Pressing experiment #50020021
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Well I am tired of secrets, tired on not knowing so I am taking it upon myself to figure out exactly what pressing is. I will be contacting everyone I can find who knows paper, restoration, and pressing to find out for myself what the f is actually involved.

 

This is my first step towards that goal.

 

To my credit I am what is considered a master craftsman so to speak. I am quite good at cutting glass and making leaded windows.

 

Pressing paper ephemera should be a breeze.

 

This will be an ongoing experiment. I promise to divulge everything I learn along the way. The sole purpose of which is self education, and anyone else who cares to join in... I welcome all and any feedback.

 

Instead of person_without_enough_empathying about pressing(which I have done in spades) I want to figure it out for myself. It aint rocket science folks, just alot of trial and error. It involves paper, and various methods of manipulation.

 

All due respect Matt, you are a very skilled at what you do. I will never be you. I realize you are not to be held responsible for all things evil about pressing.You just happen to be here, and showed your face,it is easy to single you out. I do not for a second take that lightly.

I really dont have the time, nor the resources to devote what is needed to dedicate myself to such a task, but what I do have is desire. A desire to understand what up to now has been a trade secret.

 

For todays consideration I took a comic, bent a corner and pressed it out in a matter of minutes. I took household tools and spent only a few minutes.. but what I did worked.

 

It involved heat.

 

So I guess we call this HEAT experiment #1

 

I took a comic, bent a corner. Took my iron, turned it on, then off. Placed some paper on either side of the cover...pressed the iron down as hard as I could, moved it around, pressed some more, then placed a heavy book on top for 1 minute. Thats it.

This was meant to be very simplistic, and it was. Any dealer can do this. Its scary.

 

imageanotherb4corver.jpg

imagebadcornerb4.jpg

 

inagegreatinside.jpgexperiment1023.jpg

experiment1024.jpg

 

Here is the book after 2 minutes.

 

imageaftercoverhandhld.jpg

 

imagecoverhandheldinsideafter.jpg

 

 

 

End result, the crease was still there, barely. And the paper was only mildly warped from the heat.

 

I did this in about 5 minutes. On a whim. This is of great interest to me,I have no idea if I am alone in thinking this way.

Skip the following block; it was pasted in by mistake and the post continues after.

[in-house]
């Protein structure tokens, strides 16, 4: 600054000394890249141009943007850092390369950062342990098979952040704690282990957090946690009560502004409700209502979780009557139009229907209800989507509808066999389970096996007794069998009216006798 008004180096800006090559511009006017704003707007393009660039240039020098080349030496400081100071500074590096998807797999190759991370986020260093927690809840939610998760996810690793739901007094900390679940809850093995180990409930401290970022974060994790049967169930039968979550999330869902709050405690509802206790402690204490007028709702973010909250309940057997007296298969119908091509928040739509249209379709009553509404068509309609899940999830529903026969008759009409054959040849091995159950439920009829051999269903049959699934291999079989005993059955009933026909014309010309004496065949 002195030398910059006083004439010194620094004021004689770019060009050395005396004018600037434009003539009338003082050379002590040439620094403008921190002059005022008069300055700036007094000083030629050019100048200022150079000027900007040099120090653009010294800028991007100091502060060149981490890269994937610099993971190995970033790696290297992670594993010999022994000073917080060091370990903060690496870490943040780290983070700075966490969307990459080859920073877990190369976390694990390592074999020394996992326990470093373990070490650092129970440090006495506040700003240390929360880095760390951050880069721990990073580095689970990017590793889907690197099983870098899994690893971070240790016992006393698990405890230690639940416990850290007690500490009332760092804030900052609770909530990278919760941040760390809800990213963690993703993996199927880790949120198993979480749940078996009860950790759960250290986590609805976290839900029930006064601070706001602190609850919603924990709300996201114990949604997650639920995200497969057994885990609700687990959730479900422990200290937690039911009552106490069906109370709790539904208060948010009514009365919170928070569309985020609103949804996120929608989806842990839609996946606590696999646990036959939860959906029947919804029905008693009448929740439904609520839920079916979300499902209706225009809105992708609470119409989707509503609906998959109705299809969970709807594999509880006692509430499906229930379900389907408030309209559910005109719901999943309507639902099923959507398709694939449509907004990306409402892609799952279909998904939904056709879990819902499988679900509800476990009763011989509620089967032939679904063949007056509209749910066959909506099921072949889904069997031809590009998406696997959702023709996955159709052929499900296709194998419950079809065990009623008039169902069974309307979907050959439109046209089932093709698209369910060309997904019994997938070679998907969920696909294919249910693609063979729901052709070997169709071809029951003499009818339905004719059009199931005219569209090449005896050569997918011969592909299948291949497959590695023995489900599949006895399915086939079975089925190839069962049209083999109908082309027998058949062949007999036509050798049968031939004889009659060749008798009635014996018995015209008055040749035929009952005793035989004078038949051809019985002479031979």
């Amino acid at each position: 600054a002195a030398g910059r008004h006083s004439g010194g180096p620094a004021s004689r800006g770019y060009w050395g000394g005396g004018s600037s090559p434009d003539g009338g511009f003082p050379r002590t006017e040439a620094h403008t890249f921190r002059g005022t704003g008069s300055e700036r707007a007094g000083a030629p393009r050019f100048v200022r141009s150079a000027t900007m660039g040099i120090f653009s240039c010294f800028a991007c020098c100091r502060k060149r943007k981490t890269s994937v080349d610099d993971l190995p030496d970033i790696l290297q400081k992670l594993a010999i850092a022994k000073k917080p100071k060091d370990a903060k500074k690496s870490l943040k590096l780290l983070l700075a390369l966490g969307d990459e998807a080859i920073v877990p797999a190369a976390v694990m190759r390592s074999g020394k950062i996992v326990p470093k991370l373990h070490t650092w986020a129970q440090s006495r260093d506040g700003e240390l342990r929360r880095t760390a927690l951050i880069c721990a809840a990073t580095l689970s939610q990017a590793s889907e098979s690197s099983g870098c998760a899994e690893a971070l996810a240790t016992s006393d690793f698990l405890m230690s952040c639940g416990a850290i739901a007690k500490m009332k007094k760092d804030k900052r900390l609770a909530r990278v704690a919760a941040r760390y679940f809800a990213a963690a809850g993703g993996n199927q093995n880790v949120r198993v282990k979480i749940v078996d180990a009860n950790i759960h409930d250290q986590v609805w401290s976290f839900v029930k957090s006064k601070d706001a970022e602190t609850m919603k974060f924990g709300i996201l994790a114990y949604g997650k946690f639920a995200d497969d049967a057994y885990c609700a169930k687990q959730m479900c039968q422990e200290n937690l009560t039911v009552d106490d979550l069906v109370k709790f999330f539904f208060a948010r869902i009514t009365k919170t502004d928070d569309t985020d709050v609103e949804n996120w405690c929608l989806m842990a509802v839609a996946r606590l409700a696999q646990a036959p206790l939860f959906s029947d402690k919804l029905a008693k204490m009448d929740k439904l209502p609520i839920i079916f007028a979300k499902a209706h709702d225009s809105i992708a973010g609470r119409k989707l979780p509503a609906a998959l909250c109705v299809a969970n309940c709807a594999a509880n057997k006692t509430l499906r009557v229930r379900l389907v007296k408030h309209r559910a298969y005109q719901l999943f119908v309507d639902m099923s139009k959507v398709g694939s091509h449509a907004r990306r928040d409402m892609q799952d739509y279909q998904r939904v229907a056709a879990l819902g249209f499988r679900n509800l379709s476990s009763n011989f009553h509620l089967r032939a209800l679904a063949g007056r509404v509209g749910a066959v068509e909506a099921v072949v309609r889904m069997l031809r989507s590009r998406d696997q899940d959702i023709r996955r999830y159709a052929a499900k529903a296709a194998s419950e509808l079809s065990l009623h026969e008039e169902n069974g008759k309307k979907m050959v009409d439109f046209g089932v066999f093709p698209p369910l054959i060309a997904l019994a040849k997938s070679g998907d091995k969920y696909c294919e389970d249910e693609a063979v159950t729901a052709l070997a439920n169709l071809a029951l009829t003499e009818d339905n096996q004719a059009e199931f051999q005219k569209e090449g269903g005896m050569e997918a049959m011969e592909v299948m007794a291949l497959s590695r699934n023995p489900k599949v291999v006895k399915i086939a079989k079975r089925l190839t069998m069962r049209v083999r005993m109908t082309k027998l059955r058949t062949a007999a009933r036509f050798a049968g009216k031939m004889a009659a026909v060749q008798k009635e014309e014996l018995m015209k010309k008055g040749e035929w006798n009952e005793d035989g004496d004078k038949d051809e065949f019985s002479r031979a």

More to come

 

Ze-

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Questions; Looks like you bent the whole book, not just the covers, correct?

What heat setting did you use? I see a water chamber in your iron for pressing. Did you do this dry or with steam?

Edited by CatskillMike

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That bend looks a little stronger than most non-color breaking creases I see on my books. Did you try your technique on a lighter crease?

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Well I am tired of secrets, tired on not knowing so I am taking it upon myself to figure out exactly what pressing is. I will be contacting everyone I can find who knows paper, restoration, and pressing to find out for myself what the f is actually involved.

 

This is my first step towards that goal.

 

To my credit I am what is considered a master craftsman so to speak. I am quite good at cutting glass and making leaded windows.

 

Pressing paper ephemera should be a breeze.

Excellent thread thumbsup2.gif (though I have to admit I cringed a little when I read "took my Iron"). 893whatthe.gif But your quicky experiment and pictures are interesting.

 

Your frustration comes through loud and clear. And it's weird that outside of comicbookland paper flattening techniques aren't "secret" at all. There's a ton of information on the web from professional paper conservationist.

 

Here's one that decribes the process, including relaxing the paper before you, uh, get "the Iron". blush.gifgrin.gif

How To Flatten Folded Or Rolled Paper Documents by the National Park Service, Conserve O Gram 13/4

 

Good luck, looking forward to more. Bring it. popcorn.gif

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I admire your attitude. I hope you(we) learn some things from this experiment.

 

I have a sneaky suspiscion that part of the reason for the secrecy is that some (not all) of the techniques used are so simple they are achievable by nearly anyone. This would, of course, have a detrimnental effect on a presser's business.

 

Regarding your specific first experiment, it will be interesting to see how the affected book reacts over time - one month, one year, etc. Perhaps you can keep us updated.